Australian minister hints Saudi teen likely to get asylum

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Had there been no Twitter, it can safely be assumed, Rahaf Mohammed al-Qunun, an 18-year old Saudi woman who fled her family, country and religion could have been dead.

Noura, one of four friends tweeting from Ms Mohammed al-Qunun's account, told the BBC they knew each other from an online group for Saudi feminists, and that she herself had "escaped" Saudi Arabia because she is "an ex-Muslim".

In a brief statement, Australia's Department of Home Affairs said it would "consider this referral in the usual way".

Qunun is staying in a Bangkok hotel while the UNHCR processes her application for refugee status, before she can seek asylum in a third country.

Ms Al-Qunun had planned to enter Australia on a tourist visa and seek asylum before she was detained by Thai authorities on Sunday. But as her desperate calls for help quickly attracted human rights campaigners and United Nations refugee staffers intervened, they promised not to deport her.

"Because this is a high profile case and because she has a lot of support from the global community, I think it is very possible that this could end very quickly", said Phil Robertson, deputy Asia director at Human Rights Watch.

"She is now under the sovereignty of Thailand; no-one and no embassy can force her to go anywhere", he said. Gen. Surachate Hakparn said in a statement that Al-Qunun's father and brother were due to arrive in Thailand today but that it was her right to decide whether to talk to them or not.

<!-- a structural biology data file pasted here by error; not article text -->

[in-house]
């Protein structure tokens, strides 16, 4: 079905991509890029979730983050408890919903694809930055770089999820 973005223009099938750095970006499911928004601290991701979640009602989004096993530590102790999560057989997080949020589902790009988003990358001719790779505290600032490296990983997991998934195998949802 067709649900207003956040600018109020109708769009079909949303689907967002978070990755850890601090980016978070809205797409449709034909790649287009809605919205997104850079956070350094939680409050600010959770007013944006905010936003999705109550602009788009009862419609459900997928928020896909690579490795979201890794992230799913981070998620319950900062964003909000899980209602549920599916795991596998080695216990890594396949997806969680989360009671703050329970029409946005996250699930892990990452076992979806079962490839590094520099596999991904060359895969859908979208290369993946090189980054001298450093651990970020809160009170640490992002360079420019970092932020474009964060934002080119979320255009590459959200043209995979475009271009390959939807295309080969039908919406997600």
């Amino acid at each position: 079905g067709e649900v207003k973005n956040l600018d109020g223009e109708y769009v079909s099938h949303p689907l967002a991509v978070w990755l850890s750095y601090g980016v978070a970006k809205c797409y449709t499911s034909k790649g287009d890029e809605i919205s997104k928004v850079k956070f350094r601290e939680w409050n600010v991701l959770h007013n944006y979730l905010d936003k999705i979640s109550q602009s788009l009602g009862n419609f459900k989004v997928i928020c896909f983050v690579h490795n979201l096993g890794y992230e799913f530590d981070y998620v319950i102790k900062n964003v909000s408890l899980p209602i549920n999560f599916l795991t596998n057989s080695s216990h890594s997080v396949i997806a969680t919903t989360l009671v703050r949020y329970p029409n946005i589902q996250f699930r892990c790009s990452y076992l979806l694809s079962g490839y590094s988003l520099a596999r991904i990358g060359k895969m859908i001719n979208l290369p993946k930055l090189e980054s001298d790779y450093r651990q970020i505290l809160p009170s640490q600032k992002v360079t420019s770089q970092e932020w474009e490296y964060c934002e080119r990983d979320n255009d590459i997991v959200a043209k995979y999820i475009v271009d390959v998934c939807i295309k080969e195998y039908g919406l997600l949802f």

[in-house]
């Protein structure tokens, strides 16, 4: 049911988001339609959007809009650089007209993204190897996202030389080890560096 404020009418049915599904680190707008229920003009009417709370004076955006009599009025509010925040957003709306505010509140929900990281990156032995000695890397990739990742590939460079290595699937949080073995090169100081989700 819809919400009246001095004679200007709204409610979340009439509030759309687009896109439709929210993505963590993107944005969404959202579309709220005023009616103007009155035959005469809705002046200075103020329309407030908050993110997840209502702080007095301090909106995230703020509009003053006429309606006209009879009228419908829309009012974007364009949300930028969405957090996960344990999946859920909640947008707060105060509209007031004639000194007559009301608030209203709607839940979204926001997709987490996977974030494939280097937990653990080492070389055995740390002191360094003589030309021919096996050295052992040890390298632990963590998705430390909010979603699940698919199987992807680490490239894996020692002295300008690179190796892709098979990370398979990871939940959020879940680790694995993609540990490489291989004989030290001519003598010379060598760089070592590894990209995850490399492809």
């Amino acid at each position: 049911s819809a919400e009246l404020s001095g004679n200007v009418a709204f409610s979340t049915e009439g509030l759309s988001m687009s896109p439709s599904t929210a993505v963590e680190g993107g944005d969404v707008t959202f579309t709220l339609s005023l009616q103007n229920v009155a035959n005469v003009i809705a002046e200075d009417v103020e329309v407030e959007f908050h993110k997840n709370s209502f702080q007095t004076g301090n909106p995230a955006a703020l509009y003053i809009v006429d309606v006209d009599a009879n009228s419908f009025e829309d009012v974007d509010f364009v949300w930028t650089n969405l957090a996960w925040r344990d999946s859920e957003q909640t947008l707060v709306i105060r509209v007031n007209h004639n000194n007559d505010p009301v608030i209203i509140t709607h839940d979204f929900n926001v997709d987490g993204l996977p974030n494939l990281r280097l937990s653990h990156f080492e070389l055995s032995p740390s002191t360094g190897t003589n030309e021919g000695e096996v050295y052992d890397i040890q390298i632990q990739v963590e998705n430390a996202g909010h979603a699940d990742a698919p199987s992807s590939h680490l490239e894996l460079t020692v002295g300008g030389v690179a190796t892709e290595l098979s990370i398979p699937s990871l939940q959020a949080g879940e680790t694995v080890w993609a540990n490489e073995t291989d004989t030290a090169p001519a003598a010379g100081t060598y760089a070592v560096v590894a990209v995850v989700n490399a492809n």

The Australian Government says it is monitoring the case closely."The claims made by Ms Al-Qunun that she may be harmed if returned to Saudi Arabia are deeply concerning".

Qunun posted dozens of tweets and live videos in English and Arabic, some describing how she had barricaded herself in a hotel room.

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Saudi Arabia's embassy in Thailand has denied reports that Riyadh had requested the extradition of a young Saudi women seeking asylum in Thailand, the embassy said on Twitter.

"If she goes home it will be unsafe for her so Thailand is ready to help", General Surachate Hakparn, the head of Thailand's immigration police, told the media.

"Only she can make that choice, she's an adult woman who can make her own decisions", Robertson wrote. "We will not send anyone to die".

Saudi Arabia enforces male guardianship laws, which require that women, regardless of age, have the consent of a male relative - usually a father or husband - to travel, obtain a passport or marry.

Alqunun's Twitter account has attracted tens of thousands of followers in less than 48 hours and her story grabbed the attention of governments, activists and well-known figures all over the world.

Speaking to Reuters via text and audio messages she alleged her family had threatened to kill her.

Ms Alqunun ran away from a family trip to Kuwait last week and flew to Thailand in the hope of reaching Australia to seek asylum.

Saudi Arabia's human rights record has been under heavy scrutiny since the murder of journalist Jamal Khashoggi previous year.

Although Canadian officials said diplomats routinely raise human rights issues with their Saudi counterparts, the Saudi government reacted strongly to the public appeal and retaliated by freezing new trade, recalling its students from Canada and cancelling flights between the two countries. She was forced to return to Saudi Arabia and was not publicly heard from again, according to activists tracking her whereabouts.

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